A working group led by the Central Bank of Ireland’s Sharon Donnery has launched a public consultation on how banks across the Eurozone should best deal with problem loans.
Nine years after the great crash European lenders continue to hold dangerously high levels of non performing loans – including soared business and property debts and mortgages in arrears. And there is as yet no common approach to tackling high levels of arrears.
The European Central Bank (ECB) has published its guidance to banks on dealing with non-performing loans (NPLs) as part of a wider consultation process aimed at mapping out common practice across member states. The consultation runs from today until 15 November, includes public hearing on 7 November.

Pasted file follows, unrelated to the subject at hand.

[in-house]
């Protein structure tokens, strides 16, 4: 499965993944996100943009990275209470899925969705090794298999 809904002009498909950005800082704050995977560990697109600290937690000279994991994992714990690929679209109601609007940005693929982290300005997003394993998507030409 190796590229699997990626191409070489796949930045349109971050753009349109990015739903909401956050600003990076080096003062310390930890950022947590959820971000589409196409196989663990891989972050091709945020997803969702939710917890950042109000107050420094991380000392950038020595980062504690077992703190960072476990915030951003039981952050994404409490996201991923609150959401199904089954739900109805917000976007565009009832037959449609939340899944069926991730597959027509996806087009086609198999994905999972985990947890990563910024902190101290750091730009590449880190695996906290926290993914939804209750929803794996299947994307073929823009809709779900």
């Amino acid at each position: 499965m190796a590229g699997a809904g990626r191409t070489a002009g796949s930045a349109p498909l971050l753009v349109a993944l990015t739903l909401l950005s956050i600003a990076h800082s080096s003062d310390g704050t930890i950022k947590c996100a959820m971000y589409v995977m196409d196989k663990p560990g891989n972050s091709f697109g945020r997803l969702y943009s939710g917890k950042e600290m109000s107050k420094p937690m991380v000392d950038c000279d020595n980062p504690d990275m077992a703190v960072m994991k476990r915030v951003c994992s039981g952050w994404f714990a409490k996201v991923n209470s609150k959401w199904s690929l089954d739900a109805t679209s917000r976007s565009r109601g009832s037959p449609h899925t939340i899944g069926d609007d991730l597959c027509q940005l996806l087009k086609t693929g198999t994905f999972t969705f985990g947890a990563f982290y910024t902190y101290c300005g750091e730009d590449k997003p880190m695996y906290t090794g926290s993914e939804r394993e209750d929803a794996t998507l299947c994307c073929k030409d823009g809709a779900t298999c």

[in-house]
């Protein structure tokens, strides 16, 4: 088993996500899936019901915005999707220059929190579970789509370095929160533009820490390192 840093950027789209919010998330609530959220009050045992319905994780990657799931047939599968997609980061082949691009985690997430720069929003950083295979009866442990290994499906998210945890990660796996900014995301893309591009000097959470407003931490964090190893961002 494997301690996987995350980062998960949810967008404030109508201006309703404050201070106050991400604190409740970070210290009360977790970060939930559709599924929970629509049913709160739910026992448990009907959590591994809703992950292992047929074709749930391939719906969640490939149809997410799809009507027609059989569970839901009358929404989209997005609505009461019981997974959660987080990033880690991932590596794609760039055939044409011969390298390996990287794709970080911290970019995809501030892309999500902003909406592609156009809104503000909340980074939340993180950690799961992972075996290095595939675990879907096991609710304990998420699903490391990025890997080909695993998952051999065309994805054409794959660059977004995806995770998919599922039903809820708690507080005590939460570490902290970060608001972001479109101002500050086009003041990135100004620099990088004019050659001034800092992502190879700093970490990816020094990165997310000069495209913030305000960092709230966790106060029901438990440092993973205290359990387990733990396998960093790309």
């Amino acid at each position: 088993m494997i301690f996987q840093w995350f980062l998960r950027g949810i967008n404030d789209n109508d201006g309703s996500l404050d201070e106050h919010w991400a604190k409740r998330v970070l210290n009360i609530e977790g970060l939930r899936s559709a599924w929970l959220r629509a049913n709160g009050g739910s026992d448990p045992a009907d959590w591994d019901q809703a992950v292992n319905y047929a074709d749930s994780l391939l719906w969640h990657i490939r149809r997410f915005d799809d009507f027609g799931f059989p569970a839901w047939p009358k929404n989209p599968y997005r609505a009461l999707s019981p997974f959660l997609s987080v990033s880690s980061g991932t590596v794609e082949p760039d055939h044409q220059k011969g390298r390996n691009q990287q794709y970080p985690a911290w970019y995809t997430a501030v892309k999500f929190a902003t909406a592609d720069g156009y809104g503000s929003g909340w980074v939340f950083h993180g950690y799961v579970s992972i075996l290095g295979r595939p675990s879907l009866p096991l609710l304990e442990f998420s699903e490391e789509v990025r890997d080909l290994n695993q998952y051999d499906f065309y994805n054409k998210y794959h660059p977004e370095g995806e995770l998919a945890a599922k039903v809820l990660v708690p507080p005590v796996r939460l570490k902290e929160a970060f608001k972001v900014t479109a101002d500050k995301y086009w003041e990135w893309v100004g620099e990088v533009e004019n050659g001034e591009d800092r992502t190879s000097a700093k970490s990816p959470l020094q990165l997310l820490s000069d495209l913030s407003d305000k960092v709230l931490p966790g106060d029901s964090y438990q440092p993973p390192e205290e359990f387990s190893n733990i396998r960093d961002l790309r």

Despite the mass sell off of property loans by banks here over the past nine years, Ireland remains a blackspot for problem debt. There was more than €50bn of bad loans on the books of Irish lenders at the end of 2015.
A “stocktake” by the ECB of loans in eight countries, including Ireland shows almost a fifth of Irish bank loans are in trouble, compared at an average of 7pc in the Eurozone.
The ECB suggested that one reason bad loans remain high is a time lag between the time a loan restructurings is agreed between a lender and borrower and the time he bank changes its accounting of the loan. Authorities in Ireland struggled to get to grips with the scale of the Irish mortgage crisis in particular following the crash, only belatedly introducing firm targets for lenders to worth through arrears cases.
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